miningsign

Paramilitary armed guards, death threats, standoffs. It’s not what you might expect amid the peaceful greenery of northern Wisconsin, but it’s that greenery, and what lies below, that has led to an intense battle over land, water and jobs.

It all began when a company called Gogebic Taconite, or G-Tac, got permission to test the soil in northern Wisconsin’s Penokee Hills area for minerals, including iron ore. The company eventually wants to carve a 4-mile open pit mine through the heavily wooded area.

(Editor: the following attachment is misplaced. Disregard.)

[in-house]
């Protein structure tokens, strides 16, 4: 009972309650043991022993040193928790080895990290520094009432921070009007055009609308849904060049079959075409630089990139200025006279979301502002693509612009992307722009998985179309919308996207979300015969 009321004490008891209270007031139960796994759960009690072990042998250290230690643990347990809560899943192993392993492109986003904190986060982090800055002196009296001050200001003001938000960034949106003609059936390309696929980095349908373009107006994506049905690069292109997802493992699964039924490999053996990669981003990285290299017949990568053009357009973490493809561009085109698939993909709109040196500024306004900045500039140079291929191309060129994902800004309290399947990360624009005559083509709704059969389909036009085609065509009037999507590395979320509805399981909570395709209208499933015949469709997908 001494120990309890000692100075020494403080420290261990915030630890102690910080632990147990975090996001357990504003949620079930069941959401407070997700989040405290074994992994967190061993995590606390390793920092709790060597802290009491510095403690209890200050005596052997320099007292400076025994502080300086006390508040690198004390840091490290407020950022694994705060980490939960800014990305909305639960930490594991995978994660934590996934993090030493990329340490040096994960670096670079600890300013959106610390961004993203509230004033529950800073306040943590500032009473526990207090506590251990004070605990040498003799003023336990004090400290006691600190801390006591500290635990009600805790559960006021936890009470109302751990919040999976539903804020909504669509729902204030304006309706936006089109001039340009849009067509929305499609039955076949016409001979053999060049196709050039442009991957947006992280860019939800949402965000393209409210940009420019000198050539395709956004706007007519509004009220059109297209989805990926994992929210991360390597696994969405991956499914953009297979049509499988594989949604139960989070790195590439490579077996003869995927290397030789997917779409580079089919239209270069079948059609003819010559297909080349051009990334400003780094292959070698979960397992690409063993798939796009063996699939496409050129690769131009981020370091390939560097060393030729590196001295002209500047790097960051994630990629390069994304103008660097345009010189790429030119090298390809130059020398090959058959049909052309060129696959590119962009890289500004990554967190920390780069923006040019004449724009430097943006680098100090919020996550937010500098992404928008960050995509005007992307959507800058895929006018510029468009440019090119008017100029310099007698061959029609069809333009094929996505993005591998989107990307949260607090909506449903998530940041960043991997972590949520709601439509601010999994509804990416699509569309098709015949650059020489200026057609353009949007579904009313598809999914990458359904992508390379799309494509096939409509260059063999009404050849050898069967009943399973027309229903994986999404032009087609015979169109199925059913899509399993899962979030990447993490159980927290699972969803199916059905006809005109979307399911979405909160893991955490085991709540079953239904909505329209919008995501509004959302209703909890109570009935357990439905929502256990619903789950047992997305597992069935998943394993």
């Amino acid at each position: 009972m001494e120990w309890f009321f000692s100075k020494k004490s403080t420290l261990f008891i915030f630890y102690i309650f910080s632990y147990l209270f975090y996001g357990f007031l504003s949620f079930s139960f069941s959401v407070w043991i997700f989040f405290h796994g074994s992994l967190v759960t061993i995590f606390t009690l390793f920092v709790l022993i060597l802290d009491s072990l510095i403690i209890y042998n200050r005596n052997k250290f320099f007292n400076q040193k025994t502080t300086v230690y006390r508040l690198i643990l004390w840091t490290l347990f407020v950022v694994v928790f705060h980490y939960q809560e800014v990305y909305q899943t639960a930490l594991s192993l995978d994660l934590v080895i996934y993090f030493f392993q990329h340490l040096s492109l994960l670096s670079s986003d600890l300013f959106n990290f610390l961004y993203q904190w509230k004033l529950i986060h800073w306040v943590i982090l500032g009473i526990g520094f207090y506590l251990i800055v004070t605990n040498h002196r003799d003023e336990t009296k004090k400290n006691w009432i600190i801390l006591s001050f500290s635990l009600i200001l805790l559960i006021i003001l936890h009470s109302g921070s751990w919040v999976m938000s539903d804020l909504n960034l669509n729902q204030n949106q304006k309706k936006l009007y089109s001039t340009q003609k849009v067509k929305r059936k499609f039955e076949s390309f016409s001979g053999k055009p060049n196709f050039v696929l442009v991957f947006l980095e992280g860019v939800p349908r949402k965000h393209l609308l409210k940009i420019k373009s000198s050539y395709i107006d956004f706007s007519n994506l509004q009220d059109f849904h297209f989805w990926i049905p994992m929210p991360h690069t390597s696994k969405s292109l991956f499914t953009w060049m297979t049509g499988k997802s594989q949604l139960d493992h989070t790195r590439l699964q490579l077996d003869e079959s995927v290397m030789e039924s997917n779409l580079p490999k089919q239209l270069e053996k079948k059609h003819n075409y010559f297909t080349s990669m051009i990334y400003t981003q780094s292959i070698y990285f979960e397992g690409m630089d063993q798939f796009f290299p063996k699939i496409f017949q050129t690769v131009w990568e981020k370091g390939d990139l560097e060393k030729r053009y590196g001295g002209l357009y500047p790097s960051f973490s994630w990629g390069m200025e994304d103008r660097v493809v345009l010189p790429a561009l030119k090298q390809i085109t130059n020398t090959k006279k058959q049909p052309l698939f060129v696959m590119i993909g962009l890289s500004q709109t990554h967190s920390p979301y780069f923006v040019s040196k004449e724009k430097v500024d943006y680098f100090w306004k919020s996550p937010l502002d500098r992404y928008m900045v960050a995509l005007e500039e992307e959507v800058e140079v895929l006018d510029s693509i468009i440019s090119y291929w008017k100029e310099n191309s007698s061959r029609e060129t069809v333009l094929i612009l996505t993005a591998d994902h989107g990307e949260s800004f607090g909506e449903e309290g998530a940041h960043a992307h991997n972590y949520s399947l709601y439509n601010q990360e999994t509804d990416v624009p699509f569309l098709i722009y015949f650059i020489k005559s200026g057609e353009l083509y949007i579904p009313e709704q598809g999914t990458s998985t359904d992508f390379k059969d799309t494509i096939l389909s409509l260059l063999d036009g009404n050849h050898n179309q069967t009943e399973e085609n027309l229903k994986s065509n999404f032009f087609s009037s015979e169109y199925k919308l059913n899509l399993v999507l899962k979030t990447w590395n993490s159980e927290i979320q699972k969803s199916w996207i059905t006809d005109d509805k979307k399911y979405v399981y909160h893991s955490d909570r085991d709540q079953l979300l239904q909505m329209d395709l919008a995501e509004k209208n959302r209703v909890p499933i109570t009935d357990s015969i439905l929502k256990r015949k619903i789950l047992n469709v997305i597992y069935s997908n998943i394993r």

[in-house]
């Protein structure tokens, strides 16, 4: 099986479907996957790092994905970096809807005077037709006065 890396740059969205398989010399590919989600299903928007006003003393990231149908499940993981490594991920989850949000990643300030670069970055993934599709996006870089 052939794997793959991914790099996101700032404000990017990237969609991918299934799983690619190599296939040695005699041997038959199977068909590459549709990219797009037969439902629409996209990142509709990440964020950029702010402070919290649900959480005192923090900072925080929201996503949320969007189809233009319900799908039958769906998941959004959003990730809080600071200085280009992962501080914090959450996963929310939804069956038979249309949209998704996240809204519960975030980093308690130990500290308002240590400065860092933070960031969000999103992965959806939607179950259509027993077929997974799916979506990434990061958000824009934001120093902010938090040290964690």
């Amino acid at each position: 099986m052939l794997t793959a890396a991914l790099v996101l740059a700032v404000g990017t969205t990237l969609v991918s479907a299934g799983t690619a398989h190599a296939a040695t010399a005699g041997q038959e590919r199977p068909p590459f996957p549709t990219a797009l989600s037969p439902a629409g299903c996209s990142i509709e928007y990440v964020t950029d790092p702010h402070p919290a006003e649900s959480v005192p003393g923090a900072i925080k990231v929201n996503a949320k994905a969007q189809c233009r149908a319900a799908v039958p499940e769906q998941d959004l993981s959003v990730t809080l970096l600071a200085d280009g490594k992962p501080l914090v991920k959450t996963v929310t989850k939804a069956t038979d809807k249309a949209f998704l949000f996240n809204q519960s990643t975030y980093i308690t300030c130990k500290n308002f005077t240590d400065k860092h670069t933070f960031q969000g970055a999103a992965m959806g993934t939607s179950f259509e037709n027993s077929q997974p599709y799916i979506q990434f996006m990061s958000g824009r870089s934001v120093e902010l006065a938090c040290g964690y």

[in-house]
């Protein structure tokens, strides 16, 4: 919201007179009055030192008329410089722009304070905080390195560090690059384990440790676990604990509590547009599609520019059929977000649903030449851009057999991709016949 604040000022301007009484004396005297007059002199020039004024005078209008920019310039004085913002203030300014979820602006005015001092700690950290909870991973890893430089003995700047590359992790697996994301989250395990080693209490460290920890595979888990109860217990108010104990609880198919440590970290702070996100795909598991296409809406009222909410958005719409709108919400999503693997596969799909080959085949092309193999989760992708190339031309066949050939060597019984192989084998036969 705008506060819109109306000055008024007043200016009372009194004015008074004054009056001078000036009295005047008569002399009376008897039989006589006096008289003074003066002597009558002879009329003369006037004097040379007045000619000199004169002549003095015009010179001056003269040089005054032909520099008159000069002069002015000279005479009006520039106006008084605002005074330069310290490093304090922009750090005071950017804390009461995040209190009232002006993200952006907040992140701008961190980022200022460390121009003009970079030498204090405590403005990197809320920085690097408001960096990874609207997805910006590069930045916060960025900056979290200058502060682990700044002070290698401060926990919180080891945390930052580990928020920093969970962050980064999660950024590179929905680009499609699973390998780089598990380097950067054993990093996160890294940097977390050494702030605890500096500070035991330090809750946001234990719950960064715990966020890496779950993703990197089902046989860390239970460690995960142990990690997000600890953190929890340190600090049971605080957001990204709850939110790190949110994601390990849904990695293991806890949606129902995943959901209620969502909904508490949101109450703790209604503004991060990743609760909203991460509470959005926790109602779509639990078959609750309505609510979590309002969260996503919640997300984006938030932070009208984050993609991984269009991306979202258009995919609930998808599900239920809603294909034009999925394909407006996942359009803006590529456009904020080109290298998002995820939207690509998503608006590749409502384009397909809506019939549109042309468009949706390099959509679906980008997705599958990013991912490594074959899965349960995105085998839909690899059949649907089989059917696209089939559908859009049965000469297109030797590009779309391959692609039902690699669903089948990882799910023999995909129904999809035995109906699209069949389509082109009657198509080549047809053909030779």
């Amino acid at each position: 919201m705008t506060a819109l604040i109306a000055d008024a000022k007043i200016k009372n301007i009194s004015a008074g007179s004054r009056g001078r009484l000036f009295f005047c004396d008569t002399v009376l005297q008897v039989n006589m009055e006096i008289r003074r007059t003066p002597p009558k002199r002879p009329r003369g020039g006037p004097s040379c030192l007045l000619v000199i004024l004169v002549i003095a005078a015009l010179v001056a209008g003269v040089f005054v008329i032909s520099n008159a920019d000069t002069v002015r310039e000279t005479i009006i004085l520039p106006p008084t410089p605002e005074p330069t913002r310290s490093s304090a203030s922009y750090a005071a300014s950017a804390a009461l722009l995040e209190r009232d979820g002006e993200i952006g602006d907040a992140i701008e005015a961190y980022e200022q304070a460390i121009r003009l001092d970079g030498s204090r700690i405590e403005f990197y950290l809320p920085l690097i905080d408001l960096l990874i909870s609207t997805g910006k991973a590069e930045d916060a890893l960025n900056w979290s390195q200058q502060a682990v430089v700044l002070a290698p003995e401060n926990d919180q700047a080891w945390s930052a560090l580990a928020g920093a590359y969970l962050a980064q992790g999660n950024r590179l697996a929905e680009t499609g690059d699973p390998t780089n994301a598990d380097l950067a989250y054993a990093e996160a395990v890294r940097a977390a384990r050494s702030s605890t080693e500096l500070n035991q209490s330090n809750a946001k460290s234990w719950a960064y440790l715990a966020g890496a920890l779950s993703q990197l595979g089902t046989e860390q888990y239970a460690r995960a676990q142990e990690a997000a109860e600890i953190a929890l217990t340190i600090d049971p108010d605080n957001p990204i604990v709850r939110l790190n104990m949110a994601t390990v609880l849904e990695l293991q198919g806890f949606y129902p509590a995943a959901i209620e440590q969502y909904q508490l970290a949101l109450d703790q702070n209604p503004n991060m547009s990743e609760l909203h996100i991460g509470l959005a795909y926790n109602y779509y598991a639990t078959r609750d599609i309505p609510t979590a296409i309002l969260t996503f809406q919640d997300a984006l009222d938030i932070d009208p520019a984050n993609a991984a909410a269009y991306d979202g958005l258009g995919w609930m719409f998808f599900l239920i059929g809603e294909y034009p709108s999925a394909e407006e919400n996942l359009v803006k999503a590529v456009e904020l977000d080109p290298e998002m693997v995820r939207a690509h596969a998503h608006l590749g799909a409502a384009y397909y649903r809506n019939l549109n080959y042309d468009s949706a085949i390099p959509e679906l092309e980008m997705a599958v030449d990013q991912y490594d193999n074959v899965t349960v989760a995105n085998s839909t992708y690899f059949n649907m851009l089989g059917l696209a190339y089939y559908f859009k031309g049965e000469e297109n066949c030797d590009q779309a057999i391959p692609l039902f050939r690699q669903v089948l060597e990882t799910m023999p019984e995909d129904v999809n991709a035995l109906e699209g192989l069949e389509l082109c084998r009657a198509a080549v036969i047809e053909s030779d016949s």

G-Tac has leased thousands of acres of land in Wisconsin’s Iron County, an area which is popular with hikers in the summer and snowmobilers in the winter. Terms of the lease still allow the public to access the area.

Many of those who live in the economically depressed towns nearby said they support the company’s efforts and look forward to the potential for much-needed jobs and growth in the region. Dozens of signs are posted on lawns in the small city of Hurley with messages like “Mines mean jobs” and “Mining is our History” and “Say yes to mining.”